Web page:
“For what?” I tentatively ask.
It’s funny how you think your days punching a time clock end once you die. Then, you find yourself preparing for a new orientation, and a new set of training… post mortem. Yeah, life can be funny that way. Well, actually death is funny that way. Not that I’m saying death is funny, but it is, if you have a really bad sense of humor.
So, here I am after being dead for however long, having to go to work again. Standing in a dim cavern of black, charcoal-like rock, I notice it’s kind of hot and stuffy. The only light comes from streams of magma crisscrossing on the ground. It gives a nice, orange glow to the face of my new boss.
He stands about eight feet tall, skin pure black with glowing red eyes and bright red horns sprouting from his skull. His body holds nothing but muscle, a red loincloth his only clothing. With me watching, he’s shouting at a smaller, portlier demon who I take to be one of my fellow guards.
“How could you let this happen?” my boss demands in a booming, deep voice. “This is Hell, God damn it!”
“What do you expect?” the smaller demon counters with fear in his tone. “I can’t be in two places at once.”
In response to the comment, my boss lifts the smaller demon from the ground and rips him in half. Setting the separated torsos down, he allows the legs to wander away. “Both of you get back to work!” he commands.
They vanish in a cloudy haze of red. My boss shifts his attention to me. “You the new guy they sent over from purgatory?” I nod. “Why the Hell aren’t you working yet?”
“Don’t I need to do some training?”
“Hell, this ain’t rocket science,” the demon informs me. “It ain’t any kind of science. It’s security work. You’ve done it before, and if you’ve done it once, you’ve done it a million times.”
A million tedious times, over and over. “I suppose so,” I admit. “Still, since this is Hell, I kind of expected it to be… different.”
“It’s not much different than working security at some place like a shopping mall,” my new boss advises. “All you need is this to keep in contact with everyone.”
Reaching to the charcoal wall, he grabs a shrunken head hanging there by its hair. He tosses it to me, and I manage to catch it. Even though I have no reason to doubt such a relic’s authenticity in Hell, it still looks like a cheap souvenir you’d pick up at an amusement park. “What am I supposed to do with this?”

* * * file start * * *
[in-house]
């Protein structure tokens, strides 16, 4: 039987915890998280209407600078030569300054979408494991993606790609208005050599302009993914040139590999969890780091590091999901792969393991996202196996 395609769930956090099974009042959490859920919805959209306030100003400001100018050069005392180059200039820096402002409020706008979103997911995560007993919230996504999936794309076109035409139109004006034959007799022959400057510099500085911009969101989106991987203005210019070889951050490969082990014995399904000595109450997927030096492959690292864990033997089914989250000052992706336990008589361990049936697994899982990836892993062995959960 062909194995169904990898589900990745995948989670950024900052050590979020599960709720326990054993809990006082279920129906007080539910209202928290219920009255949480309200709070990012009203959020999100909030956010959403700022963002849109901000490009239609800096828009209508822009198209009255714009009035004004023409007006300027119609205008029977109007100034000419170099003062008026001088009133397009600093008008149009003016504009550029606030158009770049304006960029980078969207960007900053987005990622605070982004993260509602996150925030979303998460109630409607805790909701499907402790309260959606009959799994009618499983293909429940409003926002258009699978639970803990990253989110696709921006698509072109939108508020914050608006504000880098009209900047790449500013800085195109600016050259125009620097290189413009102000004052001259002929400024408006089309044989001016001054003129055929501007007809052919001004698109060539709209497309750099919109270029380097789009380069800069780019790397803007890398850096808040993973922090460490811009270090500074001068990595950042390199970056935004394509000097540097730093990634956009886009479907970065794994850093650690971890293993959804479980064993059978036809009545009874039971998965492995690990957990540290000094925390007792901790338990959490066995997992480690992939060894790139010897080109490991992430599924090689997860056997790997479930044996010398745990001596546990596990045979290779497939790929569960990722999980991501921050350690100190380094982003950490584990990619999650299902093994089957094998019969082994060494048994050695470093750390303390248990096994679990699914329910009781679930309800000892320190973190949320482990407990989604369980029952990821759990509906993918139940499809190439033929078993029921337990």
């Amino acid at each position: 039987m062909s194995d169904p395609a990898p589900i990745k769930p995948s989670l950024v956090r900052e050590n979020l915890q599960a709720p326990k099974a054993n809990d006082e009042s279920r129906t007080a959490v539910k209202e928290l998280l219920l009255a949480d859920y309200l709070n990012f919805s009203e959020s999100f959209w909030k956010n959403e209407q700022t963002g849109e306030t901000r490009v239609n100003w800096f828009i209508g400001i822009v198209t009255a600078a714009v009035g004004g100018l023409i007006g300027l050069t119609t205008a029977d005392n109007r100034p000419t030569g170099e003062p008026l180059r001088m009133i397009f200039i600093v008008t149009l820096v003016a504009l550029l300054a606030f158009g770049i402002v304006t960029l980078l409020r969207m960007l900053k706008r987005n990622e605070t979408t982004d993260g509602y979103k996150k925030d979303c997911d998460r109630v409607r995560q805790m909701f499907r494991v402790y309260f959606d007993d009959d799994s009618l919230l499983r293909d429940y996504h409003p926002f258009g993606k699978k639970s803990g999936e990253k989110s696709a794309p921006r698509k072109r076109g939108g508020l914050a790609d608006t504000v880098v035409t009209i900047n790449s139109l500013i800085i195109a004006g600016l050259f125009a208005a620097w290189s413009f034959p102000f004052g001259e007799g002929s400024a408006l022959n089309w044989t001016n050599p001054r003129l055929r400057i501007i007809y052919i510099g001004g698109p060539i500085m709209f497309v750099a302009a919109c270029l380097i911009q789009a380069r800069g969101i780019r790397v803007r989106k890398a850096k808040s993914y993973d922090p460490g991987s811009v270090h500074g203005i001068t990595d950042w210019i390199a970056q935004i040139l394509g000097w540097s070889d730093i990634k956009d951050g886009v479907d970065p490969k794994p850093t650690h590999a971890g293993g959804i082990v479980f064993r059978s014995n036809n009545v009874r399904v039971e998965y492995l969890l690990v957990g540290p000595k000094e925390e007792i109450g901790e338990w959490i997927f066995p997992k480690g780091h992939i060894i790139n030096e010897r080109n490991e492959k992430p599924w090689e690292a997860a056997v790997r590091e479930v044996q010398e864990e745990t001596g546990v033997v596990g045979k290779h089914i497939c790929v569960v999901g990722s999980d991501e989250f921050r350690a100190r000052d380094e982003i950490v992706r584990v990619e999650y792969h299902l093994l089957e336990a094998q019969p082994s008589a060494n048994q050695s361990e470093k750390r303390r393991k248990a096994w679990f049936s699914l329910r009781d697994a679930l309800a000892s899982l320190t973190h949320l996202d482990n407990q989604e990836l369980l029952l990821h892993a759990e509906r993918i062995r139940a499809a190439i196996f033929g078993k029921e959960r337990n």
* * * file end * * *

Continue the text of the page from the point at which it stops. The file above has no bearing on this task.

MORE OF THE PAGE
“You’ve used a radio before, haven’t you?” he demands. I nod. “Good. It works the same way.”
“Oh,” I respond, not certain how he believes that possible, but not about to challenge him. I’d prefer not to be in two places at once.
“You’ll be deployed to certain areas of Hell for different lengths of time,” he provides. “Just handle the problems in your area, and everyone will be happy… everyone but the people being punished.”
“How do I handle the problems and… how exactly do I… identify problems in Hell?”
“Just handle it all like you did when you worked security before,” he tells me. “Now get to work. You’re not getting paid to stand around like an idiot.”
“I thought you said this was a security job,” I put forth before realizing I probably shouldn’t let my new employer discover my work ethic. I change the subject. “So… I’m getting paid, you say?”
“Well… with infernal inflation being what it is… no,” he answers. “Don’t think it means I can’t fire you though. We take firing very literally here.”
“Of course you do.” I’ll make up for my lack of pay with very long breaks. I should take one right now.
“What did you say?” the demon asks.
“I said animals aren’t allowed in hell,” I repeat myself. “You need to get your pet out of here.”
“But… this isn’t my pet,” the demon protests. “This is Cerberus.”
I look up at the towering form of the three headed dog, fur black, eyes red, and fang-filled mouth salivating. “I don’t care if you’re calling him Donald Duck. He’s still an animal. Get him out of here.”
“But…” the demon starts before one of the big dog’s heads lunges down, snapping him up. The dog chews on the shrieking creature before swallowing.
“I guess that makes you a stray now,” I comment. “Get out of here before I call animal control to come pick you up.”
Gnashing his jaws a few times, the dog bounds away. I don’t particularly care if he leaves Hell entirely, as long as he keeps out of whatever area I’m deployed in at the time. Watching until he’s gone from sight over a jagged slope of stone, I sigh, resuming my patrol.
It’s kind of surprising how easy a person can get used to Hell. Honestly, nothing exciting ever happens here. Sure, it doesn’t smell great. It’s kind of like rotten meat and eggs on fire. Still, you get used to it. You become used to the grotesque ugliness of the demons, and the constant feeling of being in a sulfur desert, or in some places, a freon wilderness. The worst thing I ever have to deal with comes from demon fights, and those usually end up being brief hit and run affairs. Victims and suspects take off quick and then I don’t have to do anything except make certain they’re both gone. Demons don’t like to get in trouble, even if it’s only with an underworld rent-a-cop they could snap in half with their clawed hands. They know what happens to people who misbehave. They know because they witness the ones they torture every day. Nobody wants to be on the other side of the pitchfork, so for the most part, everyone behaves in Hell. At least the demons do. It’s the new arrivals who cause me the most hassle.